For further protection, experts also recommended that you apply a moisturiser regularly throughout the day, especially after washing or sanitising your hands.xvii

As an alternative, a soap-free (synthetic detergent) wash or cleanser that contains ceramide-dominant formulation is designed to cleanse the skin without damaging its protective barrier. It should have a stable pH 5.5. and is also free-from common irritants such as fragrance and colouring, making it suitable to all age groups and skin types, including those with eczema or dry, itchy skin. xviii

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Consultant Dermatologist
Children & Adult Skin Hair Laser Clinic at Mount Elizabeth Novena Specialist Medical Centre
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References:

  1. Skin Conditions and Eczema, WebMD, https://www.webmd.com/skin-problems-and-treatments/guide/atopic-dermatitis-eczema#1
  2. Kim BE, Leung DYM. Significance of Skin Barrier Dysfunction in Atopic Dermatitis. Allergy Asthma Immunol Res. 2018;10(3):207–215. doi:10.4168/aair.2018.10.3.207, https://www.ncbi.nlm.nih.gov/pmc/articles/PMC5911439/
  3. Del Rosso J, et al. “Understanding the Epidermal Barrier in Healthy and Compromised Skin: Clinically Relevant Information for the Dermatology Practitioner” J Clin Aesthet Dermatol 2016;9(4 Suppl 1): S2-S8
  4. Today. Skin problems from frequent washing, sanitising of hands ‘unavoidable reality’ during Covid-19, https://www.todayonline.com/singapore/skin-problems-frequent-washing-sanitising-hands-unavoidable-reality-during-covid-19
  5. Panther DJ, et al. “The Importance of Acidification in Atopic Eczema: An Underexplored Avenue for Treatment” J Clin Med 2015;5:970-978
  6. Surber C, et al. “The Acid Mantle: A Myth or an Essential Part of Skin Health?” Curr Probl Dermatol 2018;54:1-10.
  7. Lambers H, et al. “Natural skin surface pH Is on average below 5, which is beneficial for its resident flora” Int J Cosmet Sci 2006;28:359-370.
  8. M Ali S and Yosipovitch G. “Skin pH: From Basic Science to Basic Skin Care”. Acta Derm Venereol 2013; 93: 261–267.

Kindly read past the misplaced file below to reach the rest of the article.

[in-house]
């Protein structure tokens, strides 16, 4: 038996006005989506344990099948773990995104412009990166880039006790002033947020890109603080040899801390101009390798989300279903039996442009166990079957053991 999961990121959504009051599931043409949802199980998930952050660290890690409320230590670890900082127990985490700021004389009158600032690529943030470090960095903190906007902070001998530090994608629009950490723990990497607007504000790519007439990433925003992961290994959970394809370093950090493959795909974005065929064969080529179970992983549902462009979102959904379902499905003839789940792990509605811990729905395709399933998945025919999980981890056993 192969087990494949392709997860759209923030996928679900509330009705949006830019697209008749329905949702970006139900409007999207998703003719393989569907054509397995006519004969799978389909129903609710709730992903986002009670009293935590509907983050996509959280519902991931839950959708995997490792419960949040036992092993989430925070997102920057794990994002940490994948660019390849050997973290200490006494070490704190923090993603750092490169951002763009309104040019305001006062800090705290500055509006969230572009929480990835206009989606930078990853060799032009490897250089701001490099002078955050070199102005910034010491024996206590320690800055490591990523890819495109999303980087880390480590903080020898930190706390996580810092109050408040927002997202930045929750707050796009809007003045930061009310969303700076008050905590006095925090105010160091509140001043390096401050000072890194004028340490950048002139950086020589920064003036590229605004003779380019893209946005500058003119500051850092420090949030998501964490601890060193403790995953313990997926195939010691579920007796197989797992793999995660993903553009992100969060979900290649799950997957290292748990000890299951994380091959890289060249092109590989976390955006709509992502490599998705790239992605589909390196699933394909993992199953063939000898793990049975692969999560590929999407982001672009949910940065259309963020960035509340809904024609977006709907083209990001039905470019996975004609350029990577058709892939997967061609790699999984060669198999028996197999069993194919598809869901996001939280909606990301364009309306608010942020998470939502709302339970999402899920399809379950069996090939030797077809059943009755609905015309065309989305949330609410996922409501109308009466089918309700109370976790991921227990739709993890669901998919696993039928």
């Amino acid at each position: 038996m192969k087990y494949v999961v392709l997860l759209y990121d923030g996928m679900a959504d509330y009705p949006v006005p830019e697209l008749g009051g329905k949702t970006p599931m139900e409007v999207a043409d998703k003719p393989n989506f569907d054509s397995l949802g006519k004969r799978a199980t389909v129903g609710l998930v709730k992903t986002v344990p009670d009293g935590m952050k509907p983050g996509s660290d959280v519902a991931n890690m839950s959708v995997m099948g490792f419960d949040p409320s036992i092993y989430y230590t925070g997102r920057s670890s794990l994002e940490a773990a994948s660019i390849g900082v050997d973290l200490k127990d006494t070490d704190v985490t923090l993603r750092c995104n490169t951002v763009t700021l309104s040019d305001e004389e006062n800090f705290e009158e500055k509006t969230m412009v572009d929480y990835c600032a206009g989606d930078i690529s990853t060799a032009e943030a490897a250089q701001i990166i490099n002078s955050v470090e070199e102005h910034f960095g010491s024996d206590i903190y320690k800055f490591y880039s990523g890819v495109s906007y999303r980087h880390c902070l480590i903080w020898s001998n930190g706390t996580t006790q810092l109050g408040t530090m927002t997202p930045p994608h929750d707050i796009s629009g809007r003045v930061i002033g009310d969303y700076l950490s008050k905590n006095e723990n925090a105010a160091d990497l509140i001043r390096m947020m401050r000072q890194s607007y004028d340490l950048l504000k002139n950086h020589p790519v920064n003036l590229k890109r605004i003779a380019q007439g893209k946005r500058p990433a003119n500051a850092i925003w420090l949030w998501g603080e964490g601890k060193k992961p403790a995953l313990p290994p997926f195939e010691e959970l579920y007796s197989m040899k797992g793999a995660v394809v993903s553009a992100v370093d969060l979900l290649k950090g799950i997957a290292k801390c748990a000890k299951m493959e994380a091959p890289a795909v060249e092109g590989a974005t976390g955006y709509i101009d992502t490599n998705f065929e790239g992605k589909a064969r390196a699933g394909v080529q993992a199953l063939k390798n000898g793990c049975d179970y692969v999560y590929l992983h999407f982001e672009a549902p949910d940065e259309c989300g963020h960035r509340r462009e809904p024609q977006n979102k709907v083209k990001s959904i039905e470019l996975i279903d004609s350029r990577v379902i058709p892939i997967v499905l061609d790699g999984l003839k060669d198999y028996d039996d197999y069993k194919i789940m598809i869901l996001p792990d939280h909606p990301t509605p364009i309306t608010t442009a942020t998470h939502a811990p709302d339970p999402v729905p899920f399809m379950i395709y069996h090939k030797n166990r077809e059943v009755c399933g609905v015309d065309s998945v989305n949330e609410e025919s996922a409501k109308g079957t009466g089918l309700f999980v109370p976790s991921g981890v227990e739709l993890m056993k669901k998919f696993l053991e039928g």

9. Stadler J-F, et al. “The emerging role of skin microbiome in atopic dermatitis and its clinical implication” Journal of Dermatological Treatment 2019;30(4):357-364.
  10. National Eczema Association. Hand Eczema, https://nationaleczema.org/eczema/types-of-eczema/hand-eczema/
  11. Usatine RP, Riojas M. Diagnosis and management of contact dermatitis. Am Fam Physician. 2010 Aug 1;82(3):249-55. PMID: 20672788. https://pubmed.ncbi.nlm.nih.gov/20672788/
  12. Ananthapadmanabhan KP, Leyden JJ, and Hawkins SS. Recent Advances in Mild and Moisturizing Cleansers. Journal of Drugs in Dermatology, January 2019, Vol 18 (1), S80-89.
  13. Vávrová K., Kováčik A., Opálka L., “Ceramides in the skin barrier”, Eur. Pharm. J. 2017, 64 (2): 28-35. ISSN 1338-6786 (online) and ISSN 2453-6725 (print version), DOI: 10.1515/afpuc-2017-0004
  14. Rundle CW et al. “Hand hygiene during COVID-19: Recommendations from the American Contact Dermatitis Society”. Published online July 22, 2020 by the American Academy of Dermatology, Inc. https://doi.org/10.1016/j.jaad.2020.07.057
  15. Araghi et al. Hand Hygiene Among Health Care Workers During COVID-19 Pandemic: Challenges and Recommendations. DERMATITIS, Vol 31 • No 4 • July/August, 2020
  16. Ceradan® Hand Lotion Sanitiser, https://www.ceradan.com/product/ceradan-hand-lotion-sanitiser/
  17. Beiu C, Mihai M, Popa L, et al. (April 02, 2020) Frequent Hand Washing for COVID-19 Prevention Can Cause Hand Dermatitis: Management Tips. Cureus 12(4): e7506. DOI 10.7759/cureus.7506
  18. Ceradan® Moisturising Body Wash, https://www.ceradan.com/product/ceradan-moisturising-body-wash/